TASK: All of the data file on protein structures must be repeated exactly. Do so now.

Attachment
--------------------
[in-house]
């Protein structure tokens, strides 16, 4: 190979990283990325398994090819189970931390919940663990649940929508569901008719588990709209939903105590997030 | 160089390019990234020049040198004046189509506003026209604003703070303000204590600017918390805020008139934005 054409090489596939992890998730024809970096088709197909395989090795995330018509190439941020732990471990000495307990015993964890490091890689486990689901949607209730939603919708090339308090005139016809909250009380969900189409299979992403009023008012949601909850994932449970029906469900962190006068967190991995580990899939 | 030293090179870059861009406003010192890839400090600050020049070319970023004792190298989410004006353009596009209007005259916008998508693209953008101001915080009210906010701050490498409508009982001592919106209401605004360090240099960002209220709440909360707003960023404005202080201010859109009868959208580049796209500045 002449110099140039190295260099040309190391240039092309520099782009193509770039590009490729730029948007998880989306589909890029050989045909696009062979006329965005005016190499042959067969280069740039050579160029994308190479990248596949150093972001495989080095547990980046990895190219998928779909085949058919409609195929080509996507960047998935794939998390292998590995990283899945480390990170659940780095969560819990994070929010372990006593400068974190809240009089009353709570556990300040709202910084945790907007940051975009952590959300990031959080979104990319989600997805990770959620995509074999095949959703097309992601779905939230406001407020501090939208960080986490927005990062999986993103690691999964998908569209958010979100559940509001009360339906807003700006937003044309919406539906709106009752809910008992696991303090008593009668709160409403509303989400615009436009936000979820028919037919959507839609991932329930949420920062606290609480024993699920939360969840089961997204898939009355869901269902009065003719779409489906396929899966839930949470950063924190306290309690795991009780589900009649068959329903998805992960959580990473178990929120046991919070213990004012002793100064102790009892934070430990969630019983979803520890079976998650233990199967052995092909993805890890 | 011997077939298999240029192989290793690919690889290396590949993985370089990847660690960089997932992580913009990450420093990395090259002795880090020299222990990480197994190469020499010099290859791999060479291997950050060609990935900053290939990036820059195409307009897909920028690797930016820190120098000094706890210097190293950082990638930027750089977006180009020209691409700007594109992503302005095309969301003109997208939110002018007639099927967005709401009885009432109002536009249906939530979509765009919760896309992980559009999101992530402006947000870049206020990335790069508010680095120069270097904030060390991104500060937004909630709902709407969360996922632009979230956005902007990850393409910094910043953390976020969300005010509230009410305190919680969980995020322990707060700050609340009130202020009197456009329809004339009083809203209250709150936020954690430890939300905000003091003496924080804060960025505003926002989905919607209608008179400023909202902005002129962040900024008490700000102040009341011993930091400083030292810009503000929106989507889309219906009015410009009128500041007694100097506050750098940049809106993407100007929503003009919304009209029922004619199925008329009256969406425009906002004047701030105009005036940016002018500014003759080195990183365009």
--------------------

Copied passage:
[in-house]
């Protein structure tokens, strides 16, 4: 190979990283990325398994090819189970931390919940663990649940929508569901008719588990709209939903105590997030 | 160089390019990234020049040198004046189509506003026209604003703070303000204590600017918390805020008139934005 054409090489596939992890998730024809970096088709197909395989090795995330018509190439941020732990471990000495307990015993964890490091890689486990689901949607209730939603919708090339308090005139016809909250009380969900189409299979992403009023008012949601909850994932449970029906469900962190006068967190991995580990899939 | 030293090179870059861009406003010192890839400090600050020049070319970023004792190298989410004006353009596009209007005259916008998508693209953008101001915080009210906010701050490498409508009982001592919106209401605004360090240099960002209220709440909360707003960023404005202080201010859109009868959208580049796209500045 002449110099140039190295260099040309190391240039092309520099782009193509770039590009490729730029948007998880989306589909890029050989045909696009062979006329965005005016190499042959067969280069740039050579160029994308190479990248596949150093972001495989080095547990980046990895190219998928779909085949058919409609195929080509996507960047998935794939998390292998590995990283899945480390990170659940780095969560819990994070929010372990006593400068974190809240009089009353709570556990300040709202910084945790907007940051975009952590959300990031959080979104990319989600997805990770959620995509074999095949959703097309992601779905939230406001407020501090939208960080986490927005990062999986993103690691999964998908569209958010979100559940509001009360339906807003700006937003044309919406539906709106009752809910008992696991303090008593009668709160409403509303989400615009436009936000979820028919037919959507839609991932329930949420920062606290609480024993699920939360969840089961997204898939009355869901269902009065003719779409489906396929899966839930949470950063924190306290309690795991009780589900009649068959329903998805992960959580990473178990929120046991919070213990004012002793100064102790009892934070430990969630019983979803520890079976998650233990199967052995092909993805890890 | 011997077939298999240029192989290793690919690889290396590949993985370089990847660690960089997932992580913009990450420093990395090259002795880090020299222990990480197994190469020499010099290859791999060479291997950050060609990935900053290939990036820059195409307009897909920028690797930016820190120098000094706890210097190293950082990638930027750089977006180009020209691409700007594109992503302005095309969301003109997208939110002018007639099927967005709401009885009432109002536009249906939530979509765009919760896309992980559009999101992530402006947000870049206020990335790069508010680095120069270097904030060390991104500060937004909630709902709407969360996922632009979230956005902007990850393409910094910043953390976020969300005010509230009410305190919680969980995020322990707060700050609340009130202020009197456009329809004339009083809203209250709150936020954690430890939300905000003091003496924080804060960025505003926002989905919607209608008179400023909202902005002129962040900024008490700000102040009341011993930091400083030292810009503000929106989507889309219906009015410009009128500041007694100097506050750098940049809106993407100007929503003009919304009209029922004619199925008329009256969406425009906002004047701030105009005036940016002018500014003759080195990183365009």